Presentation on theme: "Literary Term: Allusion"— Presentation transcript:
1Literary Term: Allusion By: Sarah JefferyModified by: Amy Givens
2DefinitionAllusion: an indirect and usually brief reference to a person, place, or event.This reference is probably explicit, but its meaning can be understood only if the person, place, or event is well known by all or known by the reader.An allusion can help the reader develop their understanding of the text.
3PurposeWe, as readers, need to know what allusions are so we can identify them in our reading.We need to be able to recognize allusions in the books we read because they are usually important in our overall understanding of the book.For example, if the name of a character was an allusion to a different character in another literary work, that similarity could reveal something about the character that we wouldn’t have known if we hadn’t found the allusion.
4For Example:If you were trying to instill confidence in a friend and said, “Use the force,” that would be an allusion to the text Stars Wars.
5How about this phrase… It’s elementary my dear Watson! It is an allusion to The Adventures of Sherlock Holmes.
6Allusions… can be made to a book, a song, movie, or a poem. Even visual allusions can be made to art or film. Movies that are parodies are filled with allusions.Comedians rely on allusions. They allude to current events in a humorous matter. Comedians rely on allusions
7Writers often make allusions to Greek Myths in a text. Myths are ancient stories about gods and heroes. Many words used as allusions come from the names in the myths.
16Achilles… was a great warrior. When he was a baby, his mother dipped him in a magical river. Where ever the water touched him, he could not be harmed. But his mother held him by his heel, so that was his one weakness. He was defeated when an enemy struck his heel.
17Allusions to Achilles… “I can’t read your answer because of your messy handwriting!” the teacher said.“Neatness has always been my Achilles heel!” replied the student.Meaning—someone’s Achilles heel means his or her area of weakness
20Odysseus…was a Greek king who went to war against the Trojans. During the war, he hid his men inside a large wooden horse. Then he gave the horse to the Trojans as a gift. The Trojans brought the horse inside the city walls. That night, the Greeks attacked.The Odyssey is a very long poem about Odysseus’s long journey home after the Trojan war.
21Allusions to Odyssey/Odysseus… The family set out on their 24 hour odyssey to Florida for vacation.Meaning—any long trip or adventure
24The Trojan Horse…was the large, wooden horse that Odysseus sent as a gift to the Trojans. The Greek warriors were hiding inside. The Trojans brought the horse inside the city walls. That night, the Greeks attacked and won the war.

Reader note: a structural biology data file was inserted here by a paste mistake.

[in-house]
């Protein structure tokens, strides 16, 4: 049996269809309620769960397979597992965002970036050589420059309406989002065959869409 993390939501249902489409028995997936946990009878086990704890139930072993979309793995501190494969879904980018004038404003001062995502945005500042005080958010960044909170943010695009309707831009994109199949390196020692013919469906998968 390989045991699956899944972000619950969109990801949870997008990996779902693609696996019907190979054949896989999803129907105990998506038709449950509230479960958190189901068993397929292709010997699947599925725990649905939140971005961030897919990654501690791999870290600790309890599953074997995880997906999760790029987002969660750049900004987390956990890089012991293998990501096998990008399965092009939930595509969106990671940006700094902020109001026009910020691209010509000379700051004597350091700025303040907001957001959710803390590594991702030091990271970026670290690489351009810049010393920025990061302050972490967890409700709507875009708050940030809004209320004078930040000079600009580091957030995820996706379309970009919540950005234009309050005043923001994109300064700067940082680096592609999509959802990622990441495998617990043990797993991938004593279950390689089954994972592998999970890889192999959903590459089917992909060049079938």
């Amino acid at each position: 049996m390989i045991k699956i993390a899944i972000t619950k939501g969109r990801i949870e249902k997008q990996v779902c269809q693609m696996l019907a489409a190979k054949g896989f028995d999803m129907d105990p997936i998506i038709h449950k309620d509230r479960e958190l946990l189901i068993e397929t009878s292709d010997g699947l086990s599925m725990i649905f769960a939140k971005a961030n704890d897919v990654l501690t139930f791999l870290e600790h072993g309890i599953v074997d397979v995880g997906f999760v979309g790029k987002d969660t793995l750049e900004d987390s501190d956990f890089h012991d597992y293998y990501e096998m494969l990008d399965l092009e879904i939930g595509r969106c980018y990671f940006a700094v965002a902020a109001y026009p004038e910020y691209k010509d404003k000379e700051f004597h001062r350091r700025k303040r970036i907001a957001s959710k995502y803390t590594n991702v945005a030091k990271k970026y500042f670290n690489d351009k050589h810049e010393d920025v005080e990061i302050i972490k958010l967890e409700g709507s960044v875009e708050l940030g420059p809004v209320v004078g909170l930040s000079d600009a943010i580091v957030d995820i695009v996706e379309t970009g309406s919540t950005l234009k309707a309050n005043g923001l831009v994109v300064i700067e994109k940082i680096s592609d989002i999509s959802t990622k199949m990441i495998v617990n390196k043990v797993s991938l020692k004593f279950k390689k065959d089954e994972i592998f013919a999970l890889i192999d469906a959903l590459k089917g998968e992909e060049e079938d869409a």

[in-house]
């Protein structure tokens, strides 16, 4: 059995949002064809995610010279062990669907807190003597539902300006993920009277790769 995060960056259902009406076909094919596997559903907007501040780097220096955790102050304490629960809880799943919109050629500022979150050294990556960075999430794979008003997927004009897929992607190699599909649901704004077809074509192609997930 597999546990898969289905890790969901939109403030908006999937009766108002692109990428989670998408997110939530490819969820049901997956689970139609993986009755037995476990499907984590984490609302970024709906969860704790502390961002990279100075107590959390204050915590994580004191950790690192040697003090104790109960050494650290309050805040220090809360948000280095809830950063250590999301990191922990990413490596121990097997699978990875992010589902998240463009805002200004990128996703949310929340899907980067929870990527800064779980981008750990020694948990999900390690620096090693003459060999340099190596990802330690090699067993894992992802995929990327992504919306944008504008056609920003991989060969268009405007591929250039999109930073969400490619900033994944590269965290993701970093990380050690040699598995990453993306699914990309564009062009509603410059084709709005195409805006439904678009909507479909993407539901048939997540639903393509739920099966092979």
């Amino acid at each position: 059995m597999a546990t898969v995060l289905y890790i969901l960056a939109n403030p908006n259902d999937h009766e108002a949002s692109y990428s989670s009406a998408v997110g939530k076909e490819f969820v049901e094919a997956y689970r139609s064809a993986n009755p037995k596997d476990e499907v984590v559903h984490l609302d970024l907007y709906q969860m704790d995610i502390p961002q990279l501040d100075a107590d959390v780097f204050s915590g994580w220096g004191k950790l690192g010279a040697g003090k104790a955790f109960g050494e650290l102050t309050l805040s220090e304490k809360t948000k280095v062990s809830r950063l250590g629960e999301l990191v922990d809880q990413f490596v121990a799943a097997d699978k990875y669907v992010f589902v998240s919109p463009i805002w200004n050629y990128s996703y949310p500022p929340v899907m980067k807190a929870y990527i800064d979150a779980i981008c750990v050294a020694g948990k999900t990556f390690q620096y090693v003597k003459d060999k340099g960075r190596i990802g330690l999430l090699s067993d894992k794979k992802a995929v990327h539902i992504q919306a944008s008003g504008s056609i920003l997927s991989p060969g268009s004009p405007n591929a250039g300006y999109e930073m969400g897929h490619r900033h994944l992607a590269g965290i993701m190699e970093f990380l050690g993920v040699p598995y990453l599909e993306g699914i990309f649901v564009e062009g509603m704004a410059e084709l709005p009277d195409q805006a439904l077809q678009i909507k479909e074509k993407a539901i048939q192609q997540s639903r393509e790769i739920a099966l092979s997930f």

25Allusions to a Trojan Horse… “Try some of the casserole,” Mom begged Bryan, but Bryan was afraid it was a Trojan horse.Meaning—something that wasn’t quite what it seemed
31Pandora… was a woman who opened a box to see what was inside. She let out all the evils of the world. Pandora’s simple act had terrible effects she didn’t expect.
32Allusions to Pandora…“Don’t worry about your homework. Let’s go see a movie,” Allison persuaded Holly. But Holly had a feeling inside that blowing off her homework might be like opening Pandora’s box.Meaning—a tempting opportunity that could be disastrous; something that leads to a lot of unexpected trouble
34King Midas…had the power to turn everything he touched into gold.
35Allusions to King Midas … Ron got a 100% on his Spelling test at school, had persuaded his sister to take his turn doing the dishes, and had just beat the 7th level of Mario Brothers on the wii. “Today I have the Midas touch!” he proclaimed.Meaning—whatever he or she does turns out well
36Nemesis http://www.youtube.com/watch?v=H9faYaGdLS4 Let’s read her story!
37Allusions to Nemesis…The New England Patriots are hoping to go to the Super Bowl this year, especially since their biggest nemesis (the Colts) will not be going.Meaning—an enemy; something you are not able to overcome
39Allusions to CupidI passed a note to Sally to tell her that Brad really liked her. When the teacher found the note, she opened it and read it. She told me there was no need to be playing Cupid, since we were not allowed to have boyfriends or girlfriends in 4th grade.Meaning—To play matchmakerMy mom looked like she had been hit by Cupid’s arrow, when my dad walked in with a large bouquet of flowers.Meaning—to fall in love